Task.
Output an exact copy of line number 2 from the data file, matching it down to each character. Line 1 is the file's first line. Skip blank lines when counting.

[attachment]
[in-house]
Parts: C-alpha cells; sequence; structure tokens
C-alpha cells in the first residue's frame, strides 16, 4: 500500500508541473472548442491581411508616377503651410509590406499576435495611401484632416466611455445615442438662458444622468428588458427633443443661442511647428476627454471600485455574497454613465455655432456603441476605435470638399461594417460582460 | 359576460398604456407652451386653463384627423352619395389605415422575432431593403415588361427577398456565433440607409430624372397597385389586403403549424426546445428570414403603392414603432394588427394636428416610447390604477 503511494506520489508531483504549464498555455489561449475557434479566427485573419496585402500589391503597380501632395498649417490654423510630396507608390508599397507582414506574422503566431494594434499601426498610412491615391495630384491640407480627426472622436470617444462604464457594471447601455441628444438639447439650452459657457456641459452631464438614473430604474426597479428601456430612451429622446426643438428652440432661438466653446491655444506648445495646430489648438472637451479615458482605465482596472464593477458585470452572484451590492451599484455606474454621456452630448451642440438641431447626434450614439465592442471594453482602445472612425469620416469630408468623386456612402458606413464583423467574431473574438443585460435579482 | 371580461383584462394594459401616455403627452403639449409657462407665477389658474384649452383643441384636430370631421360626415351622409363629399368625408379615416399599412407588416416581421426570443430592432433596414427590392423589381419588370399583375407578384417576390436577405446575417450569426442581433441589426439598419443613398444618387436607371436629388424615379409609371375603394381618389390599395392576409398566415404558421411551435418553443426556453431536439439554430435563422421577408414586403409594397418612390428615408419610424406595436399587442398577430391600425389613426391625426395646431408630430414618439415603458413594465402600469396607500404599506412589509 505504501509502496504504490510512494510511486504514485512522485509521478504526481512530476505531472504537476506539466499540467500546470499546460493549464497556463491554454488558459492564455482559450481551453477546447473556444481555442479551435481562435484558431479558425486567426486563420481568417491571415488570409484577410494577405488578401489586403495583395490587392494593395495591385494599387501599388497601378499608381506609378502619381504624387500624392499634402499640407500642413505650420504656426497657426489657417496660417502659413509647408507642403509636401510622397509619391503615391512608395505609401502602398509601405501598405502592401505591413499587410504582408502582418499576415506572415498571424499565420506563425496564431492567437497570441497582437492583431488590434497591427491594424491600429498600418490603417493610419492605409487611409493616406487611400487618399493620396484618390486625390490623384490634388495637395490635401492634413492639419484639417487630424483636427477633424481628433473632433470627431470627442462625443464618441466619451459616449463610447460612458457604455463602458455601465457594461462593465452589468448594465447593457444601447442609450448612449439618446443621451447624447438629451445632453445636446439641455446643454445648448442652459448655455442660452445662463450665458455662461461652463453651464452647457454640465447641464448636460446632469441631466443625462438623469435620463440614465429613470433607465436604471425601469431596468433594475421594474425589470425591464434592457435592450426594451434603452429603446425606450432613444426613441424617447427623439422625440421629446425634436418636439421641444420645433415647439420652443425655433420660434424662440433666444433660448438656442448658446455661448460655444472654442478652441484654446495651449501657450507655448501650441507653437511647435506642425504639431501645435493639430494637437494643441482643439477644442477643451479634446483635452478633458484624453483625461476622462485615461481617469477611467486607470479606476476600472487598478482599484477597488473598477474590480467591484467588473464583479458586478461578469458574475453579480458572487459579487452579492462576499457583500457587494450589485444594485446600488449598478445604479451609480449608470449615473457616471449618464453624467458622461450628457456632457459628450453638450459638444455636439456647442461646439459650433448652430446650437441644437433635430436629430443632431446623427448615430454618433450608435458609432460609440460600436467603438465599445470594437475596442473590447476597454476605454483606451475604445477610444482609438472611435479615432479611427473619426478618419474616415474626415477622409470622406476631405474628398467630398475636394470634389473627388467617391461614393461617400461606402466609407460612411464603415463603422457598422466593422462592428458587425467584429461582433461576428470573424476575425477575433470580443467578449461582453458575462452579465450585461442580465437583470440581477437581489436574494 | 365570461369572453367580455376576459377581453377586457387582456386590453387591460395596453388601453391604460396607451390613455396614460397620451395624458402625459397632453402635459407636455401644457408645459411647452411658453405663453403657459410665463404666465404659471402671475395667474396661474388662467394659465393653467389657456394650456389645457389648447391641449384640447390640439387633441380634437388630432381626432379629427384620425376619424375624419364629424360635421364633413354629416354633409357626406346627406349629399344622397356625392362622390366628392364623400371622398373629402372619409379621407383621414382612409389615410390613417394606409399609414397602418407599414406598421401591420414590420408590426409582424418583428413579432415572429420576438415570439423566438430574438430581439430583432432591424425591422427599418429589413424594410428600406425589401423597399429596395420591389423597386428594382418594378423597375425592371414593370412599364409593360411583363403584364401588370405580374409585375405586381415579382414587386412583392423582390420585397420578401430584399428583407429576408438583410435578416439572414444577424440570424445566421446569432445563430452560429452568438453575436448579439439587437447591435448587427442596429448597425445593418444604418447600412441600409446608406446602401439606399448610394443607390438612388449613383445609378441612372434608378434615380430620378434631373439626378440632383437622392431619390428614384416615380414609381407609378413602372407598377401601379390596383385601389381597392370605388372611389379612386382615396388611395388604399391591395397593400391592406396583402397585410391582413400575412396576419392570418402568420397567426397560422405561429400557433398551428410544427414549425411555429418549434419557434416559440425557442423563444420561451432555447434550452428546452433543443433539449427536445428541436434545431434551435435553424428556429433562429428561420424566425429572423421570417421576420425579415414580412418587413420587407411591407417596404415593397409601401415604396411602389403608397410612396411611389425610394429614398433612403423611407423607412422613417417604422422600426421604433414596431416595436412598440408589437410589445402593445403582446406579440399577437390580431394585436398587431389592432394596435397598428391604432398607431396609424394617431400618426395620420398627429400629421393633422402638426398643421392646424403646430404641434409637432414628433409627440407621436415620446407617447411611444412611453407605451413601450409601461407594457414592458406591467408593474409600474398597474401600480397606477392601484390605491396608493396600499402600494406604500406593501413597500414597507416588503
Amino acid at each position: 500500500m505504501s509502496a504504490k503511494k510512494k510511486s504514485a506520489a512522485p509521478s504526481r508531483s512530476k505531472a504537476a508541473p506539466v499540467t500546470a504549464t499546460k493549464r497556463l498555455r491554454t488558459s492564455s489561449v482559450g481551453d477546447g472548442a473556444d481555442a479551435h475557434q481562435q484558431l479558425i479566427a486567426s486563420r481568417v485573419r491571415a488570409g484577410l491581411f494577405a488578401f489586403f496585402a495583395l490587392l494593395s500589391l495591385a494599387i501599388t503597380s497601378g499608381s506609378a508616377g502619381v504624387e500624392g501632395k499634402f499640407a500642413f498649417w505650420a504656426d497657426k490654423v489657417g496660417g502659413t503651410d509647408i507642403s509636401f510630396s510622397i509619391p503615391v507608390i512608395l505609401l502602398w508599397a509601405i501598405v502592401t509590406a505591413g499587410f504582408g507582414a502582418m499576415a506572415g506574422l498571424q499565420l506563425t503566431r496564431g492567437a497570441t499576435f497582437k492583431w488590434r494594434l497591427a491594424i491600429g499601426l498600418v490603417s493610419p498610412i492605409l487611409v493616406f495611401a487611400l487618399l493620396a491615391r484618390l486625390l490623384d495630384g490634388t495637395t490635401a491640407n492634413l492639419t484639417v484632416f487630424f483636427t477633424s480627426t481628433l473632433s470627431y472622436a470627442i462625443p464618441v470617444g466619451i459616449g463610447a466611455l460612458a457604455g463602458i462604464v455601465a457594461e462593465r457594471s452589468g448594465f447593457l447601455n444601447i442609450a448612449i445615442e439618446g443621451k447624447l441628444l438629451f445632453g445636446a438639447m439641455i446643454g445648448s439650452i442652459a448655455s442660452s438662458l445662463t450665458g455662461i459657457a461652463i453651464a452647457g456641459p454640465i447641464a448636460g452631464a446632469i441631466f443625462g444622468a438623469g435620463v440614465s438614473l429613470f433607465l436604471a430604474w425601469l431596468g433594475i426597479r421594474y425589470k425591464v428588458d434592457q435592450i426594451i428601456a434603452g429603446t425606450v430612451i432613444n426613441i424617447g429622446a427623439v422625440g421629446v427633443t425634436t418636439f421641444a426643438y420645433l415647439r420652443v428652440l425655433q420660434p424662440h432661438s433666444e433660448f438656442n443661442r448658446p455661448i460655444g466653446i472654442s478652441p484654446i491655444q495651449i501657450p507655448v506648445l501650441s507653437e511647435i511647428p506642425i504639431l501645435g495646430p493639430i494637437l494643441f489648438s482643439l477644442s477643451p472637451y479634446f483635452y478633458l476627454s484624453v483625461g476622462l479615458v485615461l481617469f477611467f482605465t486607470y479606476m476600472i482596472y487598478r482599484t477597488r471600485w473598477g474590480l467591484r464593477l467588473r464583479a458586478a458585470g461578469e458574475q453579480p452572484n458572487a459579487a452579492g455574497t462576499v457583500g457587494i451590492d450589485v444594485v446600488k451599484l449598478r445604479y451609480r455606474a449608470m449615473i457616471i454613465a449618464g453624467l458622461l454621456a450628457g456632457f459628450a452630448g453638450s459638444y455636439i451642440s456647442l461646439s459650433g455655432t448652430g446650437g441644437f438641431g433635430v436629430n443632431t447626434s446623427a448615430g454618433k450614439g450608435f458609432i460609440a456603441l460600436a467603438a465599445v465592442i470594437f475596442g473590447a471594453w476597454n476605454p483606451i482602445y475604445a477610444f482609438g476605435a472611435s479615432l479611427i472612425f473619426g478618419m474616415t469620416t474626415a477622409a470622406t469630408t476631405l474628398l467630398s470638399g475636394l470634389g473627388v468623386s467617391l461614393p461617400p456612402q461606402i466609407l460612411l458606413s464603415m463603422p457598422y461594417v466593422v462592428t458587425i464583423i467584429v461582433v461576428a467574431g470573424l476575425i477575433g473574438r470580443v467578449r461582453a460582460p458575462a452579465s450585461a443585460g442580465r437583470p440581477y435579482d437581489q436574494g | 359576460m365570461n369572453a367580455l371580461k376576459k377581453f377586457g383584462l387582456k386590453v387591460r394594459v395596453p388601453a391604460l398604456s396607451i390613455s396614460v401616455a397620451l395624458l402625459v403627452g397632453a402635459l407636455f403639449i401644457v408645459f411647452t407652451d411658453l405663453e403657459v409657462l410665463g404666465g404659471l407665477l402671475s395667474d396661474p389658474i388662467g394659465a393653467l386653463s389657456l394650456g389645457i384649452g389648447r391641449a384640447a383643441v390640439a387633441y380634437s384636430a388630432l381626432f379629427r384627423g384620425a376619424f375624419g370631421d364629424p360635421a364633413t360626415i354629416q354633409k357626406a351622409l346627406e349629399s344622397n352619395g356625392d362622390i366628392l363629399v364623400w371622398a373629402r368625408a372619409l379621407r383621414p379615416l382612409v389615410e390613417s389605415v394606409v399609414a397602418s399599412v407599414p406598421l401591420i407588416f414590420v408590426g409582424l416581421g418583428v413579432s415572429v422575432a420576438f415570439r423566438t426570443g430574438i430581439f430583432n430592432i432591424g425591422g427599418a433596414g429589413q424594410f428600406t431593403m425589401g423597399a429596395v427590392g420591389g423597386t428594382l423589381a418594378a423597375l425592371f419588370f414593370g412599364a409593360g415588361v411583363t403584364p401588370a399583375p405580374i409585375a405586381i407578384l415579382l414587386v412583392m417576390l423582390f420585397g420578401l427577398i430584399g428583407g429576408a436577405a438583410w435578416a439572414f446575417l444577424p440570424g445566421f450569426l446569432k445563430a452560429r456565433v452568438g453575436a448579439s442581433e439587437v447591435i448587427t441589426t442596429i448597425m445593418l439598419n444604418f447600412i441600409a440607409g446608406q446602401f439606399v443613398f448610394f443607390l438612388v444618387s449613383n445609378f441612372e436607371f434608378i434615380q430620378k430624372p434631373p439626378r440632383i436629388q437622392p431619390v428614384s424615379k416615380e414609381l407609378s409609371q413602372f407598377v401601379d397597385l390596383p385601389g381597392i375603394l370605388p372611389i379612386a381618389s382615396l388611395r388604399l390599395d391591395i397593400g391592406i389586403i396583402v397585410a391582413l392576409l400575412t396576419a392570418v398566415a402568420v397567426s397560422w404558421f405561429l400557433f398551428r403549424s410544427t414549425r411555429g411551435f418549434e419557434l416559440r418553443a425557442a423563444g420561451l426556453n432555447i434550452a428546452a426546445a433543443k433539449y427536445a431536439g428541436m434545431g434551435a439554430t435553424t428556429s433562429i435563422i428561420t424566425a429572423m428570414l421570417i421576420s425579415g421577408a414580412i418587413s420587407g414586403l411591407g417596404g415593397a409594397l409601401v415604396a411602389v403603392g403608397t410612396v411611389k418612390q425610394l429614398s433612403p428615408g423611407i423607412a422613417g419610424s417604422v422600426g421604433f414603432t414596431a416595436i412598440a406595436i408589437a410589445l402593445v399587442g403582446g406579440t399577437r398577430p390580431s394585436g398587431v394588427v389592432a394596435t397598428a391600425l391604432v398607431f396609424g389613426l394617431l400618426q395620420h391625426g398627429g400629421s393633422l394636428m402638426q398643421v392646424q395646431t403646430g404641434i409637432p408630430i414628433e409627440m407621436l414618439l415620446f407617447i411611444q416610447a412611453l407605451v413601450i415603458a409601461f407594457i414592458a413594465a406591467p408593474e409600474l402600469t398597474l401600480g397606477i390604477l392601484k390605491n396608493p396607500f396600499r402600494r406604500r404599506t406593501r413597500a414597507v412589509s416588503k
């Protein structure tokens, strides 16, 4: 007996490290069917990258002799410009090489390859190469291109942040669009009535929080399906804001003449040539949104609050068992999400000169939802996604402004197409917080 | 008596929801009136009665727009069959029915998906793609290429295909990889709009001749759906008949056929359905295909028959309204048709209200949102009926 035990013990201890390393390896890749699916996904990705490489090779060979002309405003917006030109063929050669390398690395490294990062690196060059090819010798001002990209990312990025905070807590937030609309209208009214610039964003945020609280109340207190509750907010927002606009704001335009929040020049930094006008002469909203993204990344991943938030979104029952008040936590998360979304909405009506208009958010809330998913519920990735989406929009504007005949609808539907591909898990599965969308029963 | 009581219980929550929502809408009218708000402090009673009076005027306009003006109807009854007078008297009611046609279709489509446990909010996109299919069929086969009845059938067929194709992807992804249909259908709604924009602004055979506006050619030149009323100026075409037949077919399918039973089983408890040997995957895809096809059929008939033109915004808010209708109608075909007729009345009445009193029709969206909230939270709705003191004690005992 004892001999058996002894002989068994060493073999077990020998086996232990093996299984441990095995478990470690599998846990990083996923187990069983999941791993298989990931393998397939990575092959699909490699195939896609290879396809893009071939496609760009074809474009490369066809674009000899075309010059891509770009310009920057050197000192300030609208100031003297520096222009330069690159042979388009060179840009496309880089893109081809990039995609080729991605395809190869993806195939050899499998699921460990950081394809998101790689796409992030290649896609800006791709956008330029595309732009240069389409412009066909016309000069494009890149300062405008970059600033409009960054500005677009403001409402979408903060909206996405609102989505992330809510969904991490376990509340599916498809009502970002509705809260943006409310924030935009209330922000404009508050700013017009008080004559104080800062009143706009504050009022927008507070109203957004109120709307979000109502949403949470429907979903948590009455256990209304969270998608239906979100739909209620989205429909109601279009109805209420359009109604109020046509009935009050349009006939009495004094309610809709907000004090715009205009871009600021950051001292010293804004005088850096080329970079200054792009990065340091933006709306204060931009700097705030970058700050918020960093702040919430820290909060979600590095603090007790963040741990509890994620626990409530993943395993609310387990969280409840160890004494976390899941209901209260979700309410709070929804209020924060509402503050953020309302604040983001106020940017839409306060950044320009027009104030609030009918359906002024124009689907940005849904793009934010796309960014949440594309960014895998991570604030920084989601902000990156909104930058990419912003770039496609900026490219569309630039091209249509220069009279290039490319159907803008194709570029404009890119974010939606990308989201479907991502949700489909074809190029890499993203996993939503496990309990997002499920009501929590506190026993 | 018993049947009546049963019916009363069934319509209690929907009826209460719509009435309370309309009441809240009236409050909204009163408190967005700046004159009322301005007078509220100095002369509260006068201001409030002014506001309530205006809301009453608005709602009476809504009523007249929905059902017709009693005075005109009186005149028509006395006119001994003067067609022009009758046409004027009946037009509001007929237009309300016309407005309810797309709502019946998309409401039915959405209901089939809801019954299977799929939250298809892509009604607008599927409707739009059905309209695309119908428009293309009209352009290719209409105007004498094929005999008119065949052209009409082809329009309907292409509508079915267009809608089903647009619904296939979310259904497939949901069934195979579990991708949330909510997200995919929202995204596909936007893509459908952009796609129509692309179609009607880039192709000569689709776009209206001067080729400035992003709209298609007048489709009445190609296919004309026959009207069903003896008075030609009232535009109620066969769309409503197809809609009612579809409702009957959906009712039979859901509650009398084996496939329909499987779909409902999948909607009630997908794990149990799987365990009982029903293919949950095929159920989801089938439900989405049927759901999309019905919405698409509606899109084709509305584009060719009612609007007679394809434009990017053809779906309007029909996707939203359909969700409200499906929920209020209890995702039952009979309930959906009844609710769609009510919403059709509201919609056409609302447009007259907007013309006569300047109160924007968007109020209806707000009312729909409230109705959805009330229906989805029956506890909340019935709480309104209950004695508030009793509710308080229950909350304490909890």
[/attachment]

Parts: C-alpha cells; sequence; structure tokens